• Colombard is one of the oldest grape varieties still present in the region. It has many similarities with Ugni blanc, such as its maturity, high acidity and low sugar content. Its very lively and exuberant aromas evoke notes of citrus and flowers.
  • For a long time the majority of vines in the Charente were Folle blanche, one of the great victims of the phylloxera crisis. Highly susceptible to gray mold once grafted, it now represents less than 1% of the cognac vineyard. This unique grape variety produces wines with low alcohol content to obtain harmonious eaux-de-vie with powerful aromas.
  • A little-planted grape variety, Sémillon offers aromas of undergrowth, such as vanilla or toast. Present in the decree of the appellation, it is nevertheless very little used currently.
  • Grown mainly in the Charente vineyards, Montils has characteristics similar to Ugni blanc, while being earlier and less acidic. Despite its limited productivity, it gives rise to quality eaux-de-vie.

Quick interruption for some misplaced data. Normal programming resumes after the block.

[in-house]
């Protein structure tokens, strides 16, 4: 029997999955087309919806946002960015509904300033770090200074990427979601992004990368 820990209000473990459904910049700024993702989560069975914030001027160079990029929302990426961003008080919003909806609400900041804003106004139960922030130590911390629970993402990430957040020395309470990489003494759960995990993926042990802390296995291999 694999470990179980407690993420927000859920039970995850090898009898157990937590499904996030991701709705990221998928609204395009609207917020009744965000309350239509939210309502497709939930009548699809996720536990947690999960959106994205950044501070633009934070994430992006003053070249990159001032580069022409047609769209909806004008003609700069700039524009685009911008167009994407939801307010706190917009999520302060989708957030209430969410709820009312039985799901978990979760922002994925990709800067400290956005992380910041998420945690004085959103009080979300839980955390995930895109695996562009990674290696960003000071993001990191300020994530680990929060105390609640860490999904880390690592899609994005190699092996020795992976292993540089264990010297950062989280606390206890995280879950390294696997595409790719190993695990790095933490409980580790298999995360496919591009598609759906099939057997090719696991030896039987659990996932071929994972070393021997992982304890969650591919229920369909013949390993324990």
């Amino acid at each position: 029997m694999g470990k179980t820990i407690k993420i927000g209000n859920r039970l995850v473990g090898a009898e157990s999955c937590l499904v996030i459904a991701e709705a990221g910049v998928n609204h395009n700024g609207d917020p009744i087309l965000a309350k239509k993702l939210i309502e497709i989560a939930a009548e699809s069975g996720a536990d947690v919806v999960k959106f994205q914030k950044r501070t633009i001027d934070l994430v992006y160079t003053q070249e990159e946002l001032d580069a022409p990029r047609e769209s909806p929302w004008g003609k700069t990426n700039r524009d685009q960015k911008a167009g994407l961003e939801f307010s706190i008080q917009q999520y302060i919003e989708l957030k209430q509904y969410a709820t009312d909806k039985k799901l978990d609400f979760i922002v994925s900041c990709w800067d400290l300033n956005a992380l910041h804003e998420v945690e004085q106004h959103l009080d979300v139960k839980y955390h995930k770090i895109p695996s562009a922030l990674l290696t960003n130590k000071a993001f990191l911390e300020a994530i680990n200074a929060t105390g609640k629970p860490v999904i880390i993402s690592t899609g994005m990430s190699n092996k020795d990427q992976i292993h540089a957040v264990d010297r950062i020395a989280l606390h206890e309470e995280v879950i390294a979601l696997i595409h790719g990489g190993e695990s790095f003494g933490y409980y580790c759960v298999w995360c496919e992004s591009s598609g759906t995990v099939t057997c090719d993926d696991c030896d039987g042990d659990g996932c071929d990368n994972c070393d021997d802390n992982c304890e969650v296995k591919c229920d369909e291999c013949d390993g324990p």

• Finally, Folignan is a new grape variety obtained by crossing Folle blanche and Ugni blanc. Rich in aromas, it is earlier and more sensitive than the latter. Its floral aromas are reminiscent of rose or lilac. It should be used "as a complement" to the other grape varieties. It cannot exceed 10% of the vineyard's total.


The character of each eau-de-vie is resolutely linked to the characteristics of the soils of this immense vineyard. Thus, the cognac production area has been divided into six concentric crus.


In the heart of the vineyard are the Grande Champagne and the Petite Champagne, which give birth to very fine eaux-de-vie with a predominantly floral bouquet. Those also require a long ageing.


CAMUS cognacs come from the Borderies cru, which generally produces round and sweet eaux-de-vie with violet and iris scents.

The Fins Bois cognacs benefit from a faster ageing process and a bouquet evoking pressed grapes. The Bons Bois deliver fruity aromas, while the Bois à Terroir benefit from a more maritime climate.



Years of work and a certain know-how are necessary to produce cognac. It all starts with the harvesting of the grapes which are pressed immediately after the harvest. The must obtained is then fermented to transform it into wine.